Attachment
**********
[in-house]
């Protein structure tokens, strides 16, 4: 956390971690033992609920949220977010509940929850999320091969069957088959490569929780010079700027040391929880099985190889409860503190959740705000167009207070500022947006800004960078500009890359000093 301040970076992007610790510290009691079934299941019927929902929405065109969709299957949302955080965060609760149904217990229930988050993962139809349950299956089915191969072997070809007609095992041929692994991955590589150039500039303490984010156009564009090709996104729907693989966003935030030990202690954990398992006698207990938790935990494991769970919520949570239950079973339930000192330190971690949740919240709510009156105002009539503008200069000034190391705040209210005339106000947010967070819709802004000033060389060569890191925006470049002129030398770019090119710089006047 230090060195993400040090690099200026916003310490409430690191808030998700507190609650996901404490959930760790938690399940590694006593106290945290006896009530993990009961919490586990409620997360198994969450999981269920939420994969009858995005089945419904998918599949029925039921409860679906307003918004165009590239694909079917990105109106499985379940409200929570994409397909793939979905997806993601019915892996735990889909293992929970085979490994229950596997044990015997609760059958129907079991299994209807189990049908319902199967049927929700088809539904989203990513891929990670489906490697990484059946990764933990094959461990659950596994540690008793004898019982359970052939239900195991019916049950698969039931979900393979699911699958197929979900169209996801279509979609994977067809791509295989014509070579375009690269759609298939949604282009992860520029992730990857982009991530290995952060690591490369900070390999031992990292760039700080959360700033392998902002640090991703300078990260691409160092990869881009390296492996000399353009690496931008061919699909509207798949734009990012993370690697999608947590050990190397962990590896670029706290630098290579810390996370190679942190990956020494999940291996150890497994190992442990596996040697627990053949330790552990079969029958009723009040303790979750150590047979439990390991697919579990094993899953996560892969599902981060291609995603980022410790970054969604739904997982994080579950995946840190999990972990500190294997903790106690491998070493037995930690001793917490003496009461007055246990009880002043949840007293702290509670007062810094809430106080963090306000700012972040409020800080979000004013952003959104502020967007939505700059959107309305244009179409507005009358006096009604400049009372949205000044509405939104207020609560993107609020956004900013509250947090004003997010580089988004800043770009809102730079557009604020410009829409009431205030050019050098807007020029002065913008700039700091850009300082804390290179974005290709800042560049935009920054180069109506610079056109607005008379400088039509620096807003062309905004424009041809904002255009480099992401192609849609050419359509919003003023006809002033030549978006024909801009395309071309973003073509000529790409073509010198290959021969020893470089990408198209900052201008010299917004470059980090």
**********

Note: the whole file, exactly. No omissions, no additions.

[in-house]
């Protein structure tokens, strides 16, 4: 956390971690033992609920949220977010509940929850999320091969069957088959490569929780010079700027040391929880099985190889409860503190959740705000167009207070500022947006800004960078500009890359000093 301040970076992007610790510290009691079934299941019927929902929405065109969709299957949302955080965060609760149904217990229930988050993962139809349950299956089915191969072997070809007609095992041929692994991955590589150039500039303490984010156009564009090709996104729907693989966003935030030990202690954990398992006698207990938790935990494991769970919520949570239950079973339930000192330190971690949740919240709510009156105002009539503008200069000034190391705040209210005339106000947010967070819709802004000033060389060569890191925006470049002129030398770019090119710089006047 230090060195993400040090690099200026916003310490409430690191808030998700507190609650996901404490959930760790938690399940590694006593106290945290006896009530993990009961919490586990409620997360198994969450999981269920939420994969009858995005089945419904998918599949029925039921409860679906307003918004165009590239694909079917990105109106499985379940409200929570994409397909793939979905997806993601019915892996735990889909293992929970085979490994229950596997044990015997609760059958129907079991299994209807189990049908319902199967049927929700088809539904989203990513891929990670489906490697990484059946990764933990094959461990659950596994540690008793004898019982359970052939239900195991019916049950698969039931979900393979699911699958197929979900169209996801279509979609994977067809791509295989014509070579375009690269759609298939949604282009992860520029992730990857982009991530290995952060690591490369900070390999031992990292760039700080959360700033392998902002640090991703300078990260691409160092990869881009390296492996000399353009690496931008061919699909509207798949734009990012993370690697999608947590050990190397962990590896670029706290630098290579810390996370190679942190990956020494999940291996150890497994190992442990596996040697627990053949330790552990079969029958009723009040303790979750150590047979439990390991697919579990094993899953996560892969599902981060291609995603980022410790970054969604739904997982994080579950995946840190999990972990500190294997903790106690491998070493037995930690001793917490003496009461007055246990009880002043949840007293702290509670007062810094809430106080963090306000700012972040409020800080979000004013952003959104502020967007939505700059959107309305244009179409507005009358006096009604400049009372949205000044509405939104207020609560993107609020956004900013509250947090004003997010580089988004800043770009809102730079557009604020410009829409009431205030050019050098807007020029002065913008700039700091850009300082804390290179974005290709800042560049935009920054180069109506610079056109607005008379400088039509620096807003062309905004424009041809904002255009480099992401192609849609050419359509919003003023006809002033030549978006024909801009395309071309973003073509000529790409073509010198290959021969020893470089990408198209900052201008010299917004470059980090």